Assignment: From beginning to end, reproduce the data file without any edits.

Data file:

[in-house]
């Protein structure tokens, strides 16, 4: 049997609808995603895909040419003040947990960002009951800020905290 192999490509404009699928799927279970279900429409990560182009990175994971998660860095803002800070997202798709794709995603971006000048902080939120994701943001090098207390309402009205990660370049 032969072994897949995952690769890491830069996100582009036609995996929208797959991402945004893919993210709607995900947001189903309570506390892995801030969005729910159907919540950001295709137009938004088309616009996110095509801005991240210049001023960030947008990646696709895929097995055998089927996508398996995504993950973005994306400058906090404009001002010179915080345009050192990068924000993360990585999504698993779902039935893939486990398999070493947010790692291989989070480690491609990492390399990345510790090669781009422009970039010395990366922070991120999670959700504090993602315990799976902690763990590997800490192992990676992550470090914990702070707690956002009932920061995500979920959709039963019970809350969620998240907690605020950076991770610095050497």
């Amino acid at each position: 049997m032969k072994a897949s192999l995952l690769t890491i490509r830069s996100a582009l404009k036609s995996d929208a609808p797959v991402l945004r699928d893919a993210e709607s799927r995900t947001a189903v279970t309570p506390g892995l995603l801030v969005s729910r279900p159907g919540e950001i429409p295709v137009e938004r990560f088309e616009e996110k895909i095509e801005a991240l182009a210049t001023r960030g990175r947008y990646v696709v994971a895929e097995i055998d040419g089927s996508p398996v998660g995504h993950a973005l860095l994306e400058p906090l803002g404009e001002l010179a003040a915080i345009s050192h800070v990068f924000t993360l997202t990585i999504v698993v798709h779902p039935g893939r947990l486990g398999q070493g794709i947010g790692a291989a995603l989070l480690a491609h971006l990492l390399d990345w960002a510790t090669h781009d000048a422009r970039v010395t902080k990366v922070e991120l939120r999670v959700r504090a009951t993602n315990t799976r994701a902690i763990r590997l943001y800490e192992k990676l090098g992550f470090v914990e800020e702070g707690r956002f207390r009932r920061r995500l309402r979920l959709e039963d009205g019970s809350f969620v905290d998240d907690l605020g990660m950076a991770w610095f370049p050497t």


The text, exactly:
[in-house]
């Protein structure tokens, strides 16, 4: 049997609808995603895909040419003040947990960002009951800020905290 192999490509404009699928799927279970279900429409990560182009990175994971998660860095803002800070997202798709794709995603971006000048902080939120994701943001090098207390309402009205990660370049 032969072994897949995952690769890491830069996100582009036609995996929208797959991402945004893919993210709607995900947001189903309570506390892995801030969005729910159907919540950001295709137009938004088309616009996110095509801005991240210049001023960030947008990646696709895929097995055998089927996508398996995504993950973005994306400058906090404009001002010179915080345009050192990068924000993360990585999504698993779902039935893939486990398999070493947010790692291989989070480690491609990492390399990345510790090669781009422009970039010395990366922070991120999670959700504090993602315990799976902690763990590997800490192992990676992550470090914990702070707690956002009932920061995500979920959709039963019970809350969620998240907690605020950076991770610095050497």
């Amino acid at each position: 049997m032969k072994a897949s192999l995952l690769t890491i490509r830069s996100a582009l404009k036609s995996d929208a609808p797959v991402l945004r699928d893919a993210e709607s799927r995900t947001a189903v279970t309570p506390g892995l995603l801030v969005s729910r279900p159907g919540e950001i429409p295709v137009e938004r990560f088309e616009e996110k895909i095509e801005a991240l182009a210049t001023r960030g990175r947008y990646v696709v994971a895929e097995i055998d040419g089927s996508p398996v998660g995504h993950a973005l860095l994306e400058p906090l803002g404009e001002l010179a003040a915080i345009s050192h800070v990068f924000t993360l997202t990585i999504v698993v798709h779902p039935g893939r947990l486990g398999q070493g794709i947010g790692a291989a995603l989070l480690a491609h971006l990492l390399d990345w960002a510790t090669h781009d000048a422009r970039v010395t902080k990366v922070e991120l939120r999670v959700r504090a009951t993602n315990t799976r994701a902690i763990r590997l943001y800490e192992k990676l090098g992550f470090v914990e800020e702070g707690r956002f207390r009932r920061r995500l309402r979920l959709e039963d009205g019970s809350f969620v905290d998240d907690l605020g990660m950076a991770w610095f370049p050497t």